30th August 2016 – Plans unveiled to build new facility to improve urgent assessment of patients at Airedale Hospital

Posted on August 30, 2016 by AireAdmin No Comments

Plans to develop a new £6m Acute Assessment Unit are underway at Airedale Hospital to help provide better short stay facilities and reduce the number of patients admitted unnecessarily.

The unit will be next to the trust’s Emergency Department allowing staff to work together more efficiently across several disciplines which will help to ease workforce pressures.

Key aims of the new development are to provide to better initial assessment for patients, help reduce waiting and treatment time for some patients and provide them with a better hospital experience in a modern, fit-for-purpose environment.

This proposal will also support greater integration between the trust and primary care and be a significant step towards the provision of safe, quality care seven days a week.

It is also in line with recent recommendations made in a report by the Future Hospitals Commission to the Royal College of Physicians – ‘Future Hospital – Caring for Medical Patients’ for the development of a new organisational approach to acute care, bringing together clinical areas that focus on initial assessment and stabilisation of acutely ill medical patients in a single Acute Assessment Unit.

Airedale’s construction partner, Integrated Health Projects (IHP), and representatives from the hospital will be sharing the proposed plans with local residents from 4.30 to 6.30pm on Wednesday 7 September at the Hub in Steeton. The event is open to anyone; there is no need to book.
A planning application is being made to Bradford Council later next month and, if it is approved, IHP are expected to start work in the new year, to be completed by winter 2017.

The proposed new development will be around 1,400 square metres in size and very similar in style to the hospital’s Emergency Department.
It will include:-
• An ambulatory care unit for patients who do not require formal admission, but do require urgent investigation and assessment. This comprises an ambulatory lounge with 12 chairs and four separate assessment rooms.
• Eight bays comprising five beds each and ensuite facilities, which have more space than the existing bays, thus allowing greater privacy for patients and better working conditions for staff
• Eight single bedrooms with ensuite facilities. Two of these are larger and are designed for more specialist care for patients with dementia or at the end of their life. These have facilities for close friends and family to stay overnight and wheelchair access
• A quiet/family room
• A general waiting area and reception.

As part of the plans, the trust’s pathology department will also be extended to cater for an increase in work.
The majority of patients will come into the new Acute Assessment Unit (AAU) through the Emergency Department. Patients seen on the AAU will be assessed initially by the medical or surgical teams. They will have preliminary investigations and procedures maybe carried out before the patients are either discharged or admitted into an appropriate bed on a specialty ward. Some patients will be managed on the AAU but ideally should not stay there for more than 72 hours. The aim is to continue to reduce the average length of stay for patients and increase the number of ambulatory care patients – which is urgent medical care provided on an outpatient basis, including diagnosis, treatment and further investigation and specialty follow up if necessary.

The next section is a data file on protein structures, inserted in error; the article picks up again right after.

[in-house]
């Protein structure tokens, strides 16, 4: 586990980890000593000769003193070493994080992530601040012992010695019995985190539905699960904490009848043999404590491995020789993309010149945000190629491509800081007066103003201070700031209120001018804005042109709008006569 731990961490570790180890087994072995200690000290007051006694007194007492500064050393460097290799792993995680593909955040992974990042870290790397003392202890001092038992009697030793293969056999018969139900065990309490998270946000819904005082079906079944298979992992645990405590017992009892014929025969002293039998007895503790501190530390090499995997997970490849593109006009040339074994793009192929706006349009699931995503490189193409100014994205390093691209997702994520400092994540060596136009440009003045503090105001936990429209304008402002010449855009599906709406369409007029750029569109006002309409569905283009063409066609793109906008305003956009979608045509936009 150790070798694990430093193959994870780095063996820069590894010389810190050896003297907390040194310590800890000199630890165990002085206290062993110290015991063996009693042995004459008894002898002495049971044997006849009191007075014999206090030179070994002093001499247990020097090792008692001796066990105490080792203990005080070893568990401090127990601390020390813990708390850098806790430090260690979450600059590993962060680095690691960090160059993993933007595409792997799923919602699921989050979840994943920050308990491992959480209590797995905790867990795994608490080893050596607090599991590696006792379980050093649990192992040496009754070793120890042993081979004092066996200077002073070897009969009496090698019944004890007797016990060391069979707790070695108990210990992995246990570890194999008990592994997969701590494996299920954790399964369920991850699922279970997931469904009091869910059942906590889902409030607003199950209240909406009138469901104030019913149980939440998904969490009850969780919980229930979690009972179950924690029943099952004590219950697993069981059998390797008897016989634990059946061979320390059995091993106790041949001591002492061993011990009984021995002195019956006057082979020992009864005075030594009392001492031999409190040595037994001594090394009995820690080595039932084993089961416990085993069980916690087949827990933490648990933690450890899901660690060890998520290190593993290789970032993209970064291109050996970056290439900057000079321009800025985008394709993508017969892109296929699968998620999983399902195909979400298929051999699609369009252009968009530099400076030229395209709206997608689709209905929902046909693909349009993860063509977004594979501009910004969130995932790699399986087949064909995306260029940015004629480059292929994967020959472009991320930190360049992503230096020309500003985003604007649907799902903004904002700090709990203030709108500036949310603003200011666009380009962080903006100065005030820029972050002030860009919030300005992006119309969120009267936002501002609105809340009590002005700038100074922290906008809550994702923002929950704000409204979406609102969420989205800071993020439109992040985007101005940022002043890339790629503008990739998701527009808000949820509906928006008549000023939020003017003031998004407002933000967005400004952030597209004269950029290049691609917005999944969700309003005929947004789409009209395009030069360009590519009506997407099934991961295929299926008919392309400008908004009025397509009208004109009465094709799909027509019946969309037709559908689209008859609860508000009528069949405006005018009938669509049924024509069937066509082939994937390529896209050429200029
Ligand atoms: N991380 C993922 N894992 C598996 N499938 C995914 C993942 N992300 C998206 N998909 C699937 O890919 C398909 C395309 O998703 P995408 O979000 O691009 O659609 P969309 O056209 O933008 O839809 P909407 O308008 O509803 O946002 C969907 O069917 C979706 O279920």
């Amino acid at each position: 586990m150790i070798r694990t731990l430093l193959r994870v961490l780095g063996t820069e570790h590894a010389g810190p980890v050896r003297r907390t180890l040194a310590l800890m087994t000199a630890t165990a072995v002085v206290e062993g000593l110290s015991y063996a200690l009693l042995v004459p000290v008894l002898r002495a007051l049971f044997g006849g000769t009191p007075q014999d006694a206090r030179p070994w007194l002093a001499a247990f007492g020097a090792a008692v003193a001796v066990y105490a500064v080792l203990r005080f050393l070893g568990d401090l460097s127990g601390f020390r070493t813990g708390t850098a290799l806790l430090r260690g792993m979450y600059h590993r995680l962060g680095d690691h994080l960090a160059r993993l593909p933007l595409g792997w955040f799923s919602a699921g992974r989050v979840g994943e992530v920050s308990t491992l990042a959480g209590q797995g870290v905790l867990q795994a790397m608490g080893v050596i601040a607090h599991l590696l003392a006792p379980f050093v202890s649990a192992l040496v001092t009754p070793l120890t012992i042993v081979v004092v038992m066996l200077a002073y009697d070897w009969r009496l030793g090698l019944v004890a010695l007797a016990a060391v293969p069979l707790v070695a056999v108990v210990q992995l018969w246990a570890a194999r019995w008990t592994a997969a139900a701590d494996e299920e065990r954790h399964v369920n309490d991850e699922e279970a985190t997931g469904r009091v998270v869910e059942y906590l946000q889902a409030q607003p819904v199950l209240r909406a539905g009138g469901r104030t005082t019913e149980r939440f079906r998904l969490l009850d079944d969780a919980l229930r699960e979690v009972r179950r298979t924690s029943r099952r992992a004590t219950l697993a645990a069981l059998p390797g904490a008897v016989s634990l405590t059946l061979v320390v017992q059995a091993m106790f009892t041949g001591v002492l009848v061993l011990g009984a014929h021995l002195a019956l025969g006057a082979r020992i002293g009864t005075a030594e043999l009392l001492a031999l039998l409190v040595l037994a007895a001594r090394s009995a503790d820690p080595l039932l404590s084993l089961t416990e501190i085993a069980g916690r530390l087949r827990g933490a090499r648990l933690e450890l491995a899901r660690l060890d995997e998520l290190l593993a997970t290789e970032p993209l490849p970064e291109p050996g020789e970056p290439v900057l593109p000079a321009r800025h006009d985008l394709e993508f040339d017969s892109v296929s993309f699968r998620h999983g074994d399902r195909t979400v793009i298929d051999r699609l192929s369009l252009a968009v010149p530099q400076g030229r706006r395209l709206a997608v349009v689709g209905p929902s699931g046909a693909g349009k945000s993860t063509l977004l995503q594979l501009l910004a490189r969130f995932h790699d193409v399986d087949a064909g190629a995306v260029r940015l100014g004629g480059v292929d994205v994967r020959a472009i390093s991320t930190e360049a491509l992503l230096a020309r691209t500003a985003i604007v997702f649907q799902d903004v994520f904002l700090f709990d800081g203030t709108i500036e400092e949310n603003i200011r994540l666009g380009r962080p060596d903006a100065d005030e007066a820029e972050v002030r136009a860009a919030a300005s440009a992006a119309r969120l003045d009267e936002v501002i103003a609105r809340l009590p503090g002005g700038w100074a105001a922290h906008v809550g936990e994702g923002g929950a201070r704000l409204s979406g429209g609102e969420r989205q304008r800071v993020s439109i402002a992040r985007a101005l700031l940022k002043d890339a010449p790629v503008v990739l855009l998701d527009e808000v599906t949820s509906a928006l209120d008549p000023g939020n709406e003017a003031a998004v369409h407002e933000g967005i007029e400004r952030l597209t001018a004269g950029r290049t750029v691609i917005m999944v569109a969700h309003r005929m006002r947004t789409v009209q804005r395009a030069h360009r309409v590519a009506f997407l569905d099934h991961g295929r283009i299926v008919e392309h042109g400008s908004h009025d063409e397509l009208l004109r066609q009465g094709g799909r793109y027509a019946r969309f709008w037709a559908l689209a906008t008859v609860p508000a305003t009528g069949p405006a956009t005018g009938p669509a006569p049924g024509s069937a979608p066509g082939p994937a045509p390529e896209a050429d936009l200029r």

Lizzi Vooght, matron for urgent care at Airedale NHS Foundation Trust, said: “Our acute services are key to the future development of this hospital for the benefit of our local community. Some of our most vulnerable patients and those at greatest risk are managed through these services.
“Redesigning our acute and emergency care services is a key priority for all local health and social care partners.
“Our aim is to design a unit which allows us optimal management of seriously ill patients throughout acute care systems to help reduce any impact on our non- emergency services.”
Comments are frequently made as part of the Friends and Family test that the current Acute Medical Unit (AMU) is run down and needs refurbishment.
Dr Franco Guarasci, clinical director for acute medicine, said: “We want to make sure that when patients come to Airedale’s acute assessment unit they get the best possible care, promptly in an environment that is fit for purpose. They will have rapid access to appropriate staff who can make the right decisions quickly.
“It’s not just about simply having a new building. We are also changing the way we work and developing new systems and processes to improve our acute care service for the benefit of all our patients.”
Dr Paul Jennings, clinical director for emergency medicine, said: “It makes sense to have our Emergency Department and acute care services next door to each other as this will also allow us to achieve greater resilience across our workforce by making the best use of and sharing a wide range of clinical skills through co-location. We need to create a sustainable model for urgent and emergency care going into the future.”
Ends

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